Meatloaf and mashed potatoes at the Centre Café
It's generally considered safe to go downtown during the holidays; the myriad multi-colored lights dangling from the cypress trees along the River Walk apparently banish the bogeymen that are normally thought to abound. At other times, the cautious need to rely on other crutches - the protective presence of a church, for example. Consider, then, a winter foray to San Fernando Cathedral, itself seasonally illuminated with tiny white Christmas lights - you'll be doubly safe in a triple-threat situation.
|Light spills in from City Centre Cafe's wall to wall windows onto patrons enjoying lunch. (Photos by Laura McKenzie)|
This is threat in its positive sense, of course. I'm speaking first of the newly restored cathedral; if you haven't yet seen it, you must, regardless of your particular religious persuasion. For the faithful, there's also a newly commissioned painting of the Virgen de Guadalupe looking both resplendent and humble. Then there's the City Centre Museum and gift shop in the recently built annex to the cathedral. Some very handsome exhibits chronicle the history of this, the oldest, continuously functioning cathedral sanctuary in the country. And last but not least, the City Centre Café is housed in what would otherwise appear to be a light-filled community room, which opens onto the pleasant piazza between church and annex. Open for breakfast and lunch and operated by an independent contractor, the café is hardly a destination in itself; it needs the church and museum to help draw from outside the courthouse-City Hall orbit. On the evidence of three visits, most of the city hasn't yet gotten the word; the sheriff's department's finest, a few tourists, some people having a lunch meeting - the large room has never been more than sparsely occupied.
|A server retrieves a lunch order from City Centre Cafe's kitchen.|
Some of this may have to do with the City Centre's basic menu. Yet many of us will find echoes of childhood in a lunch special of meatloaf with mashed potatoes and mixed vegetables. Just like the loaf of my own youth, this one needed more pepper and herbal seasoning; just like green beans I never knew could be served still green, these were overcooked by contemporary standards; but, like the mashed potatoes my mother serves to this day, these were real, though not ultra-enhanced with butter and milk or cream. Meat oaf doesn't naturally produce gravy, and what's served here tastes as though it came from a can. That said, the plate radiates a kind of wholesome nostalgia that even cynical curmudgeons can appreciate. Roast beef is another occasional daily special; maybe it won't be the gray color I remember from growing up. But then, maybe it will ...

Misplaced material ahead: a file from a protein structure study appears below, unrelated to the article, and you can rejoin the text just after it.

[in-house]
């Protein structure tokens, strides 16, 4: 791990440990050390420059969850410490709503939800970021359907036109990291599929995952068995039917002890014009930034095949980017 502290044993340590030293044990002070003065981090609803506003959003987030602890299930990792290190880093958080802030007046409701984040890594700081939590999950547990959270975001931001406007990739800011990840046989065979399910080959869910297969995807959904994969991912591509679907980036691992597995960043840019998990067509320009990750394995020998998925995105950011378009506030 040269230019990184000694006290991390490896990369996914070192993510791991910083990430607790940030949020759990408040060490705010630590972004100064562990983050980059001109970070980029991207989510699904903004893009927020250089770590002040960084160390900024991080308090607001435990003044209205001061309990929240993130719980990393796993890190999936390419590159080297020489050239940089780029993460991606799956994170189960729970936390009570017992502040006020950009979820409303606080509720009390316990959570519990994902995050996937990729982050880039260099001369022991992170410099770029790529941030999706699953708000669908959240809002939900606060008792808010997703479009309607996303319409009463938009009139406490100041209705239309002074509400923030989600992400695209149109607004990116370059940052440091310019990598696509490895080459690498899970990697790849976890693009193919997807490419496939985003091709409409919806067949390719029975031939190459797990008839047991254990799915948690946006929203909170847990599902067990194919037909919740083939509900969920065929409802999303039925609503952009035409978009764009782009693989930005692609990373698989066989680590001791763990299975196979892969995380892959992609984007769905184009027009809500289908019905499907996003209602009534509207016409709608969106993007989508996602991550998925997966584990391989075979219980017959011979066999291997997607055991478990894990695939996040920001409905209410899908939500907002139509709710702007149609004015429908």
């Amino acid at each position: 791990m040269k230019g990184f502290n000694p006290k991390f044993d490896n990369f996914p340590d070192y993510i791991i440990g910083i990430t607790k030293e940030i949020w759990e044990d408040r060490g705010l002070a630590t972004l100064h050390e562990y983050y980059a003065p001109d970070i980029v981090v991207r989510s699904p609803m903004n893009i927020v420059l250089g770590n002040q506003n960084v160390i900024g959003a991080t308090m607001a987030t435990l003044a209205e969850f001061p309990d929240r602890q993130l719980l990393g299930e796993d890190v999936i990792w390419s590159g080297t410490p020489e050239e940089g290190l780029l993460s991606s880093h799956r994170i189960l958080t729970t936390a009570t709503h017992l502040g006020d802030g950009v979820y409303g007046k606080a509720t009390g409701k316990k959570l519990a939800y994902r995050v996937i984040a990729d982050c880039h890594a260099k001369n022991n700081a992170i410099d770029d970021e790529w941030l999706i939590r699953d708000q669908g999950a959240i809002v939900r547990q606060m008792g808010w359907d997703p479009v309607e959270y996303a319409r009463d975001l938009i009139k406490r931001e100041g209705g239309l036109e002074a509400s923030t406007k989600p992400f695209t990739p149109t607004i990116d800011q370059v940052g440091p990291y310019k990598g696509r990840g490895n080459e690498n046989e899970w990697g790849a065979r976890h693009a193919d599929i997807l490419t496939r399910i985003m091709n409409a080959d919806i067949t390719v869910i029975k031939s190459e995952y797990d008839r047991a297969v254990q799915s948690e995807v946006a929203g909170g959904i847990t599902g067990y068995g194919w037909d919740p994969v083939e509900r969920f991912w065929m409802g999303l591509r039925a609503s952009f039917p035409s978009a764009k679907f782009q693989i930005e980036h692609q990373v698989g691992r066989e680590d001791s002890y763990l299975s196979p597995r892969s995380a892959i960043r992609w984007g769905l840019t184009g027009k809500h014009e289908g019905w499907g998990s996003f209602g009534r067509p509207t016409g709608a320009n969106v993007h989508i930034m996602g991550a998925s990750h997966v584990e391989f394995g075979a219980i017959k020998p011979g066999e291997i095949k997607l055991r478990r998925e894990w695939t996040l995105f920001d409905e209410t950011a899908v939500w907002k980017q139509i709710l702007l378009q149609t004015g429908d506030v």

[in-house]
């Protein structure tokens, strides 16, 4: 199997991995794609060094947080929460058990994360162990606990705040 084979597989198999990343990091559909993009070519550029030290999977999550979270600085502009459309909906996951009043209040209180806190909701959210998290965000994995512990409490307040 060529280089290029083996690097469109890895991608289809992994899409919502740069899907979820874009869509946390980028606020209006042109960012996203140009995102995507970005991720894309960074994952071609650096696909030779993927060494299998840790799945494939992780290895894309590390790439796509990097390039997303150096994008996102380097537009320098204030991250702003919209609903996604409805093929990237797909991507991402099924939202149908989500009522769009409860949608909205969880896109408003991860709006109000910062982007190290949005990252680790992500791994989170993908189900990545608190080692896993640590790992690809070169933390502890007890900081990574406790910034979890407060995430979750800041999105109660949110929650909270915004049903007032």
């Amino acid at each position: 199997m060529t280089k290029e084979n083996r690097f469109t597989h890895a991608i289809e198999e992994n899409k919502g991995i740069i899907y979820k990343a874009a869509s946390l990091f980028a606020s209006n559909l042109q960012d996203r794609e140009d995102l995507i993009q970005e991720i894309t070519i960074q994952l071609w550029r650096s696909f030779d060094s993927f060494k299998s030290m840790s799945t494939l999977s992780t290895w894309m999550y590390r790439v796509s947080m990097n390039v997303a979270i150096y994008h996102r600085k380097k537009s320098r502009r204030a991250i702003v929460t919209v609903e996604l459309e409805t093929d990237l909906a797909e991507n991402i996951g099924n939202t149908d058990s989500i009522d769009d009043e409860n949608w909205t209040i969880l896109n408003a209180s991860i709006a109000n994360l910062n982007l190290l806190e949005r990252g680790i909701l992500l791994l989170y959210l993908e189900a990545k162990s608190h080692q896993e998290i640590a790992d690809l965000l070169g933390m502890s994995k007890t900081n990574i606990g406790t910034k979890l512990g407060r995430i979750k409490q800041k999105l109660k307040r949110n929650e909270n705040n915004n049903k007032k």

The City Centre's regular menu items include sandwiches such as the turkey or ham and swiss, chicken or tuna salad, a veggie model, and a grilled cheese - also guaranteed to conjure cafeteria lunches past. The most ambitious sandwiches consist of melted Swiss served with strips of either grilled steak or chicken with grilled onions, mushrooms, and green peppers. The chicken version is served on a whole-wheat bun and is further lubricated by a honey-mustard dressing. Just a little too much honey-mustard dressing; it trumped the chicken. But otherwise, this is a well-intentioned sandwich that works pretty well. The house-made chili I ordered with it came equipped with an orange oil slick and just a few beans, which is fine with me, but was otherwise meaty and tasty.
| City Centre Café – Main Plaza
Price range: $2-5
For breakfast, the café serves the expected tacos, but the huevos rancheros seemed like more of a challenge, though admittedly a modest one. The scrambled eggs were less than light and fluffy and the punchy ranchero sauce was curiously thin, but the cubed potatoes were nicely seasoned with chili powder, and the chunky refrieds - blessed with lard - were surprisingly good. Bacon was an unexpected plus on this plate, and the corn tortillas were buttered, which is not something I normally do, but it was a nice touch. Both the decaf and regular coffees are decent and hot, sometimes all you really need. Nevertheless, as you leave - or even better, before you enter - light a candle for more imaginative cooking. It can't hurt. •